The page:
Story posted November 24, 2003
Contrary to what many economists believe, trade liberalization has not caused a more even distribution of wages in Mexico, but has instead caused workers in much of that nation's interior to suffer from declining wages compared to workers elsewhere, according to research by Stephen Meardon, visiting assistant professor of economics.
He shared his findings at a recent faculty seminar, and he began by offering reassurance to anyone alarmed by the title of his talk.
"The middle of Mexico is actually not missing — at least geographically," he said. "It's missing from the imagination of economists."
When economists consider the results of trade liberalization, they usually think in terms of what people do, not where they are.
"They don't think of the spatial dimension...they think of the industry dimension," he said. "Economists have been less successful in thinking about trade liberalization in terms of where people are and whether they'll be better off."
Meardon had a simple question that others weren't addressing: "How does location in Mexico determine one's fortunes after trade liberalization?"
To determine this, Meardon began by looking at the issue through the lens of municipal shares of manufacturing employment. In 1998, he saw what he'd expected — the federal districts in and around Mexico City dominated manufacturing, but there were pockets of manufacturing along the border as well.
"Trade liberalization for Mexico means basically trade liberalization with the United States," he said. Given that, growth in manufacturing would be expected along the border after NAFTA's introduction in 1994. And that's just what happened: From 1988 to 1998, for example, Tijuana exploded in terms of employment going from 2.15% to 3.76% of Mexico's manufacturing shares, and, though its shares of manufacturing remained high overall, there was a corresponding decline in greater Mexico City. But Meardon also noticed differences in manufacturing shares among the municipalities that were neither on the border nor in greater Mexico City.
"I'm struck by all the variation in the interior," Meardon said. "It doesn't seem to fit very neatly with the decline in Mexico City and growth at the border."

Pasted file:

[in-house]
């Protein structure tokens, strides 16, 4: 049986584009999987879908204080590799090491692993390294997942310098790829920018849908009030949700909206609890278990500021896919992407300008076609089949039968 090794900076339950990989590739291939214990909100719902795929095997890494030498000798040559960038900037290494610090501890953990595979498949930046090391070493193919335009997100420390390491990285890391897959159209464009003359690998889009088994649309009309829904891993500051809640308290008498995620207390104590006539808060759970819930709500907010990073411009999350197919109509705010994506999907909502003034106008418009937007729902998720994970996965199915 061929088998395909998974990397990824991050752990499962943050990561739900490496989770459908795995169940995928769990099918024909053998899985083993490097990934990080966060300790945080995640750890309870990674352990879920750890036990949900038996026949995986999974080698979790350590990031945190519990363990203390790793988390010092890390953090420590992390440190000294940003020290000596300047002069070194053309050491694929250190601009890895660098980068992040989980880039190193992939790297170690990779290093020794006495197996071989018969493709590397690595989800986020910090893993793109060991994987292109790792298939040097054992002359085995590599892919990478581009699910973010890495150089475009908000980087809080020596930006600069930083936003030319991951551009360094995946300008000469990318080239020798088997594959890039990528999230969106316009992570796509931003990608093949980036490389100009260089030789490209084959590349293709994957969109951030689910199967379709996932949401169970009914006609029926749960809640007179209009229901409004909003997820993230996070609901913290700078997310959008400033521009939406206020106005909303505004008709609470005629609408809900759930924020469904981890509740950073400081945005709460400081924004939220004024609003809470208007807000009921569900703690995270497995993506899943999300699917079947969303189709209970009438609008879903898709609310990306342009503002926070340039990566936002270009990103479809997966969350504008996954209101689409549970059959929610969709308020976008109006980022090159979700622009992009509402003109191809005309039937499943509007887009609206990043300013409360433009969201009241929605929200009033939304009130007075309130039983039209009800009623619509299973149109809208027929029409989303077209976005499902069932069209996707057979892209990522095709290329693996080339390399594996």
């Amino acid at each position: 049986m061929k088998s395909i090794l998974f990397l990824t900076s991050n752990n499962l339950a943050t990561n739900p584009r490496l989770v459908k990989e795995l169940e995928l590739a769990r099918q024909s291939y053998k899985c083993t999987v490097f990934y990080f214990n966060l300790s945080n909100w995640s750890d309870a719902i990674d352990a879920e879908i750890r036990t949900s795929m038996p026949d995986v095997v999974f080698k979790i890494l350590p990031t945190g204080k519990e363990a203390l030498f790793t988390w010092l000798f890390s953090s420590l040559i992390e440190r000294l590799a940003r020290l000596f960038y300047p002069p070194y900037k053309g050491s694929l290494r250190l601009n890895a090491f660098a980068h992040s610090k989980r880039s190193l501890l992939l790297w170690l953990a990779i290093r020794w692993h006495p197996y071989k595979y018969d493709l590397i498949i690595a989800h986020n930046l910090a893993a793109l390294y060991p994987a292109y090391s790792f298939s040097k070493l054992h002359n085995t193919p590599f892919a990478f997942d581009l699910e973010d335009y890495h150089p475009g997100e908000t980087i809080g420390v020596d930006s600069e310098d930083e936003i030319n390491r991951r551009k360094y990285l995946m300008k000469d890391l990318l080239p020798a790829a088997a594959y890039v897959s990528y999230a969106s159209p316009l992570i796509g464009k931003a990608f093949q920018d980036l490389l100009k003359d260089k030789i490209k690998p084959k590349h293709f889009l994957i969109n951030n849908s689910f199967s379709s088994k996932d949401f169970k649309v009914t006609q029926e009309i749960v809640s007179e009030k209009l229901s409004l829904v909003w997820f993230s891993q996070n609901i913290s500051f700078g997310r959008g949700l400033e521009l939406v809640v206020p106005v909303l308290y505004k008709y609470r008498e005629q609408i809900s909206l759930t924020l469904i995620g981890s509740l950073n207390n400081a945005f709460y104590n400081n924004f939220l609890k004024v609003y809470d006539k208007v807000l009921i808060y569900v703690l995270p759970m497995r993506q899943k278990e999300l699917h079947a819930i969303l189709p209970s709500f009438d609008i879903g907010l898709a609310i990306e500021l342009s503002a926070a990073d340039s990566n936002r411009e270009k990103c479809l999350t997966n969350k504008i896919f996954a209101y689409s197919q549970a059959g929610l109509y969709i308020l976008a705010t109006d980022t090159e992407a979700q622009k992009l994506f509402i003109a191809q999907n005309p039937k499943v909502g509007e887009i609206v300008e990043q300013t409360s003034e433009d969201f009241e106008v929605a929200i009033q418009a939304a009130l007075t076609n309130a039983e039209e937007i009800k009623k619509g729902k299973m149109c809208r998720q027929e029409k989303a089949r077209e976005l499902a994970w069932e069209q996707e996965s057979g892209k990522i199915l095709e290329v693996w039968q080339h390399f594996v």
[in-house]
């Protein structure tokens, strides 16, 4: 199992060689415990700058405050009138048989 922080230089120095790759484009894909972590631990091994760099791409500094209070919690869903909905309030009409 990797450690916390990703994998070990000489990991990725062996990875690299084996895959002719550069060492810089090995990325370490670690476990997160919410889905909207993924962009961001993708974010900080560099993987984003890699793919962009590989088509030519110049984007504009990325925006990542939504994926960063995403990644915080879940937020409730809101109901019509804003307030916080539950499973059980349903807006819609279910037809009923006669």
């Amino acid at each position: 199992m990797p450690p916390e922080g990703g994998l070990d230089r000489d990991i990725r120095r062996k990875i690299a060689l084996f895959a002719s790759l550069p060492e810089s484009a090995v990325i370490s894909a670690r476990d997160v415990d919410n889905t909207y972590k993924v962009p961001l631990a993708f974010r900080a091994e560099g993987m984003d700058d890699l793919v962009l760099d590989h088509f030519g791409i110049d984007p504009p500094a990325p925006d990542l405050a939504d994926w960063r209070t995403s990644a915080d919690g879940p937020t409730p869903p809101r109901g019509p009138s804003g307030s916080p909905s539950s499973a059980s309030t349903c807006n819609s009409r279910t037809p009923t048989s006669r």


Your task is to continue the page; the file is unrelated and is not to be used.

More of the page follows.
Because wages are increasing at the border, there's a "general consensus" among economists that the "regional wage contour is getting flatter," he said. In other words, there is less wage disparity throughout Mexico.
But just looking at the border and greater Mexico City leaves out a huge chunk of Mexico. Imagine judging the effects of a trade law on the United States by just looking at the effects in Washington D.C. and Texas. Throughout Mexico there are other sites of relative growth and decline.
"It makes me doubt this story about the flattening wage contour," Meardon said. "I'm just not sure I believe it." But despite his doubts, he admits that there is some theoretical support for the idea.
A theoretical model (Krugman and Livas, 1996) demonstrates what happens after trade liberalization. It plots a point in greater Mexico City (3) and another near the border (2), and it assumes the following:
If there were no trade with the U.S., workers would want to live near the production center, so they would concentrate in area 3 and wages would be higher there. But after opening the border to free trade, workers would spread to region 2, causing wages to be more evenly distributed.
"But again, I keep getting back to this picture [Change in Manufacturing Employment, Mexico 1993-1998]," Meardon said.
"You can see that employment shares in most of the middle of Mexico have not increased....In the words of the immortal Kevin Kline in A Fish Called Wanda 'What about the middle part?'"